Most recently, Americans for the Arts, reported that Millennials are more engaged and interested in the arts than earlier generations:
|Consider the arts important in places to which they relocate||52%||44%||34%||32%|
|Participation in the arts helps one understand other cultures||70%||National Average 62%|
|Are more exposed to the arts b/c of social media||70%||55%||38%||30%|
While this all appears to be good news, and possibly indicates the closing of the “donut hole” created by lower historical rates of participation by late Boomers and Gen-X-ers (as reported by the NEA and others), it is critical to consider other data regarding Millennials’ expectations and engagement patterns. Some of those additional things are:
- young audience members today want to engage in a conversation with arts groups;
- patron taste and interests may be more niche-oriented but also open to broader variety;
- the primacy of seeking quality in decision-making seems to have been disrupted by on-demand access.
In short: to engage Millennials successfully, organizations must build activities and approaches that capitalize on their increased arts interest but are also responsive to their particular motivations and ways. This means going well beyond what organizations used to do pre-donut hole.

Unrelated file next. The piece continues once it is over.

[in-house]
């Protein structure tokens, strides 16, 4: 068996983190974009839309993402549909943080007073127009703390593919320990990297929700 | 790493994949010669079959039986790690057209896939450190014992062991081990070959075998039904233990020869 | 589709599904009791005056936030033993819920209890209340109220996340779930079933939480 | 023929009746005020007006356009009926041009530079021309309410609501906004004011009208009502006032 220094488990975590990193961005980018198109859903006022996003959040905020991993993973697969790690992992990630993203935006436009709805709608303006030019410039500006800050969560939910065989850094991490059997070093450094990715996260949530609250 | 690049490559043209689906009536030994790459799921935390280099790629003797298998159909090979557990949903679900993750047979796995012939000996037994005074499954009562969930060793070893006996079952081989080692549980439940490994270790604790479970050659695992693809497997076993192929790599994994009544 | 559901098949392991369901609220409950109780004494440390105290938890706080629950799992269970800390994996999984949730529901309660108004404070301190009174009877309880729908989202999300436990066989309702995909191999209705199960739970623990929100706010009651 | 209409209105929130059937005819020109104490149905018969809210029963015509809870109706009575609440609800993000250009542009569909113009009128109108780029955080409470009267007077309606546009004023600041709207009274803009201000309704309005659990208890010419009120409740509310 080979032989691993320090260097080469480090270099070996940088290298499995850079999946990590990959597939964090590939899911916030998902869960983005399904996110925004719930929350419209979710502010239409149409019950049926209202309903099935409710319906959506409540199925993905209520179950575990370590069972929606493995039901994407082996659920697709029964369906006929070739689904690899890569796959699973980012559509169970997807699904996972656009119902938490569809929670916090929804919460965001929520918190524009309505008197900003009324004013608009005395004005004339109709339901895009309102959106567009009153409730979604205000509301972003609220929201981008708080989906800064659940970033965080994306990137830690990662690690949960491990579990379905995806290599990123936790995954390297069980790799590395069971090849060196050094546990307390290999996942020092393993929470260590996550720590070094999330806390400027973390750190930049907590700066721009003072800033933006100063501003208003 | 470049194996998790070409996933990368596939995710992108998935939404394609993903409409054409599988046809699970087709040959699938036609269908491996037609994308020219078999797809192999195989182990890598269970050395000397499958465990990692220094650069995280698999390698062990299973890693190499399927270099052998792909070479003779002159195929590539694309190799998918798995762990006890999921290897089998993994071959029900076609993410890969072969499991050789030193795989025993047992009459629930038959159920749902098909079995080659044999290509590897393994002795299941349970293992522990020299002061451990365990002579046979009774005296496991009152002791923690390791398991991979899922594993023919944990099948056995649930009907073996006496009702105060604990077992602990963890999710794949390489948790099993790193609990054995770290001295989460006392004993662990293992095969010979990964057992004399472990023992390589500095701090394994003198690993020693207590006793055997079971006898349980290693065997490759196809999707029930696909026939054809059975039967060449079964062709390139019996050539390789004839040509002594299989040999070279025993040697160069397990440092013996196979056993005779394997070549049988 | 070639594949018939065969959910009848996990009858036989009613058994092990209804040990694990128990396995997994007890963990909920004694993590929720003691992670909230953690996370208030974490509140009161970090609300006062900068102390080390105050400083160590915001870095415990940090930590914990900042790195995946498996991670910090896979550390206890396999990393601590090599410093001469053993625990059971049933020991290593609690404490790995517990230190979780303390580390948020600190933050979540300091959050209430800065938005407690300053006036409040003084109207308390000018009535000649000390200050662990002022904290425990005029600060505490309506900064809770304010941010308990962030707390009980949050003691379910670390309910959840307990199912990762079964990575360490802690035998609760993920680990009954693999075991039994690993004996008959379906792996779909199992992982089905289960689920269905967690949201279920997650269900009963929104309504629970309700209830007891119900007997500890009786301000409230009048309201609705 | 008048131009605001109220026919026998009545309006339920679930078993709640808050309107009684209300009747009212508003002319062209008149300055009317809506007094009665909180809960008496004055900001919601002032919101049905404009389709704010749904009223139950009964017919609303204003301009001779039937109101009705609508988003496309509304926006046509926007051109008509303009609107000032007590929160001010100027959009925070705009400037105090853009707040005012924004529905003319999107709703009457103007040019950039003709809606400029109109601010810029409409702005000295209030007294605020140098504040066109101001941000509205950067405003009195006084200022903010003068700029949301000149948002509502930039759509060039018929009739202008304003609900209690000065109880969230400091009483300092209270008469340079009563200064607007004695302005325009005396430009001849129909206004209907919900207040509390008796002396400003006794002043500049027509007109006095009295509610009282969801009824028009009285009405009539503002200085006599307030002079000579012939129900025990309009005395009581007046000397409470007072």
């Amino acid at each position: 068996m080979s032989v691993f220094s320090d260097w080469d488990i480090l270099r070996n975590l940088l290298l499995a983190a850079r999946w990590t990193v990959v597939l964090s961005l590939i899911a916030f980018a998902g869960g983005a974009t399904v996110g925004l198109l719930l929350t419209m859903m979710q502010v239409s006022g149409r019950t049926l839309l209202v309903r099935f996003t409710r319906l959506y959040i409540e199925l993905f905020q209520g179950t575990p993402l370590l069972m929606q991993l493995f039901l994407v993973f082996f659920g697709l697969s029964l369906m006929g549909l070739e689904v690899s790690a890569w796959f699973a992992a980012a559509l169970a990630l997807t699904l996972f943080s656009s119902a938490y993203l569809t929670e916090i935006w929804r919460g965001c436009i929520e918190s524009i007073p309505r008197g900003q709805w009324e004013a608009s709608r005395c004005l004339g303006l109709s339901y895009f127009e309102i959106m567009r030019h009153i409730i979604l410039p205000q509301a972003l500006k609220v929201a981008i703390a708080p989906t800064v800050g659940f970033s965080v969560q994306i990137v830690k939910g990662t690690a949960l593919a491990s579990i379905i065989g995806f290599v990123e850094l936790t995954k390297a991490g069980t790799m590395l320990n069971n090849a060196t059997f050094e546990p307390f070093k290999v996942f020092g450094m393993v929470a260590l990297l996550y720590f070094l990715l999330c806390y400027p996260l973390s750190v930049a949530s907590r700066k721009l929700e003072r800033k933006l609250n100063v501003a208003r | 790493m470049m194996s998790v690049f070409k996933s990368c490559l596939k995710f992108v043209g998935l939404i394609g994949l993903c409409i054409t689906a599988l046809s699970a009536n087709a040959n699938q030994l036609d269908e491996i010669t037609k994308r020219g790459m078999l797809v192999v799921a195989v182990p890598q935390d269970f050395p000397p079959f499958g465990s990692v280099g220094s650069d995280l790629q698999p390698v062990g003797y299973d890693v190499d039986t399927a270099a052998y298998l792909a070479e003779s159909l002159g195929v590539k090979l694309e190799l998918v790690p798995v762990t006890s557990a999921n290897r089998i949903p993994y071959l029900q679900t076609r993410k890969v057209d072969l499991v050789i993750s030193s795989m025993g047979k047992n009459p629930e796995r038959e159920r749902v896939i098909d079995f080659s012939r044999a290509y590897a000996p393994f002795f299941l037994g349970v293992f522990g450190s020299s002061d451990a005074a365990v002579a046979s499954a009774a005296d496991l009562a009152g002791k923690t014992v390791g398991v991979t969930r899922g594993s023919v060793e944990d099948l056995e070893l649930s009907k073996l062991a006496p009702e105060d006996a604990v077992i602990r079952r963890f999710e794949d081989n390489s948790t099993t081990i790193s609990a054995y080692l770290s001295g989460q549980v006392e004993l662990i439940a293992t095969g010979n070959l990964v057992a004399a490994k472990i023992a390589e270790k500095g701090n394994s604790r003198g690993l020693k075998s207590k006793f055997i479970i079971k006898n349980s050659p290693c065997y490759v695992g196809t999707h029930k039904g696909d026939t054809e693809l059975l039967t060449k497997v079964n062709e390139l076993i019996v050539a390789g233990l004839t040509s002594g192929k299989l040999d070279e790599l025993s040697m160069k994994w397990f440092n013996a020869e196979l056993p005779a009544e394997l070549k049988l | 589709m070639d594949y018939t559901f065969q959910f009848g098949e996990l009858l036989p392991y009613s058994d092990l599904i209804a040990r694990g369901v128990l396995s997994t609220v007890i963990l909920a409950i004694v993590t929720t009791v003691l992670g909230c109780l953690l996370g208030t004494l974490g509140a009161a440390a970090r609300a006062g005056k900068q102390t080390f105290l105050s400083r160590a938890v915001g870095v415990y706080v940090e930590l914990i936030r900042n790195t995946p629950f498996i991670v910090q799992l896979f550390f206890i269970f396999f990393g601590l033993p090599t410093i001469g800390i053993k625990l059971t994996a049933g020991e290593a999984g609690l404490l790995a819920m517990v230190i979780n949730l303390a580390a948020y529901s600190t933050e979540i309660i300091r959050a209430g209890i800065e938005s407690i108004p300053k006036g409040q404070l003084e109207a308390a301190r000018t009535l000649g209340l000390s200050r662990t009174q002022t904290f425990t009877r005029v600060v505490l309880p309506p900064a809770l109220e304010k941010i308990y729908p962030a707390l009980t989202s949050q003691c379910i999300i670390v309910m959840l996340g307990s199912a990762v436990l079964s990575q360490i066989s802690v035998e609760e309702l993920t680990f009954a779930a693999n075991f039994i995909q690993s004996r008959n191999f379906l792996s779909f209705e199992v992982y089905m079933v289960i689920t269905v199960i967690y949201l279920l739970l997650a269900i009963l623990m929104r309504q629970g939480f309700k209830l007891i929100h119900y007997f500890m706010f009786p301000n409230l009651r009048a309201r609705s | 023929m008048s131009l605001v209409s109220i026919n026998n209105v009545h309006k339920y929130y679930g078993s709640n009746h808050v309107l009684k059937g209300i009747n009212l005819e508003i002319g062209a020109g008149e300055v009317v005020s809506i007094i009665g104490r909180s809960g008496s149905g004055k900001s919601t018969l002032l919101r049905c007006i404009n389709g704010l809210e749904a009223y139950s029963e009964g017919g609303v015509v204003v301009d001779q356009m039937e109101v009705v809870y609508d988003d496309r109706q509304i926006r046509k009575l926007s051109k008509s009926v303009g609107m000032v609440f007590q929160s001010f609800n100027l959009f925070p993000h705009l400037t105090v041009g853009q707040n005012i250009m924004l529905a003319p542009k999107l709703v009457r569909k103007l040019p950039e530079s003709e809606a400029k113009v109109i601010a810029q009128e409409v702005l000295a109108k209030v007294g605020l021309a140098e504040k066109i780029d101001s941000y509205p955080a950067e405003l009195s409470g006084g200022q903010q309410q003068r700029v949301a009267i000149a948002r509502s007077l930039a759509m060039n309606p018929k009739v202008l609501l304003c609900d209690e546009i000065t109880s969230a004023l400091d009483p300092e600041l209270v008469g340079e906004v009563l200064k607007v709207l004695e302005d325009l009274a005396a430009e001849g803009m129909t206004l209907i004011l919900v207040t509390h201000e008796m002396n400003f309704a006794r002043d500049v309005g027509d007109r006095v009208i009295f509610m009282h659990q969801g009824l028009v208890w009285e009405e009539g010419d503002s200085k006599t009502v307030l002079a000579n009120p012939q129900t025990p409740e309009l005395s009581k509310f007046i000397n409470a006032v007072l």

Unfortunately, we have not yet seen case studies demonstrating success in this effort that we can use as guides. There are some reports, such as the Wallace Foundation case study of Pacific Northwest Ballet’s attempts to bring in teens and young adults, but they do not provide sufficient depth, longevity or causal conclusions to be helpful in long-term or strategic decisions. Still, it is critical for the future interests of arts organizations that they lay a foundation for the inevitable impact that Milllennials will have as they mature and reach their capacity. At the same time, any comprehensive Millennial-engagement approach must avoid alienating existing audiences, who continue to make up the bulk of arts audiences and support.